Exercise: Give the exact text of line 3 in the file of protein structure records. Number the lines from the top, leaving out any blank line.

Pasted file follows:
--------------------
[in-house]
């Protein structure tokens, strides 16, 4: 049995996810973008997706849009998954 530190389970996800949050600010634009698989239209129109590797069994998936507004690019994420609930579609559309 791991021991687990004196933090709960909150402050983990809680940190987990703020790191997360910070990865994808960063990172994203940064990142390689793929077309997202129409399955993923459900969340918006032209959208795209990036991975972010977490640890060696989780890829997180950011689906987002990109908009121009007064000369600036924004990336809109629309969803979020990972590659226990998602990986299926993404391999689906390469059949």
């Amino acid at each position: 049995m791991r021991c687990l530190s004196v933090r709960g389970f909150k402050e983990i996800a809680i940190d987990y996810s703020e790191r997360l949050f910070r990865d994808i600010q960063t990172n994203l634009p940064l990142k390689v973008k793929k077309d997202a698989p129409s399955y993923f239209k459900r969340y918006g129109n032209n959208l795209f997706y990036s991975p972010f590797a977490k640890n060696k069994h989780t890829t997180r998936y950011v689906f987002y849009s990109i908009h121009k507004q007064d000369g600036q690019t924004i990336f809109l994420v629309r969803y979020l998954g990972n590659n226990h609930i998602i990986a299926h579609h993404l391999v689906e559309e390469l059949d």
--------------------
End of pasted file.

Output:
């Amino acid at each position: 049995m791991r021991c687990l530190s004196v933090r709960g389970f909150k402050e983990i996800a809680i940190d987990y996810s703020e790191r997360l949050f910070r990865d994808i600010q960063t990172n994203l634009p940064l990142k390689v973008k793929k077309d997202a698989p129409s399955y993923f239209k459900r969340y918006g129109n032209n959208l795209f997706y990036s991975p972010f590797a977490k640890n060696k069994h989780t890829t997180r998936y950011v689906f987002y849009s990109i908009h121009k507004q007064d000369g600036q690019t924004i990336f809109l994420v629309r969803y979020l998954g990972n590659n226990h609930i998602i990986a299926h579609h993404l391999v689906e559309e390469l059949d």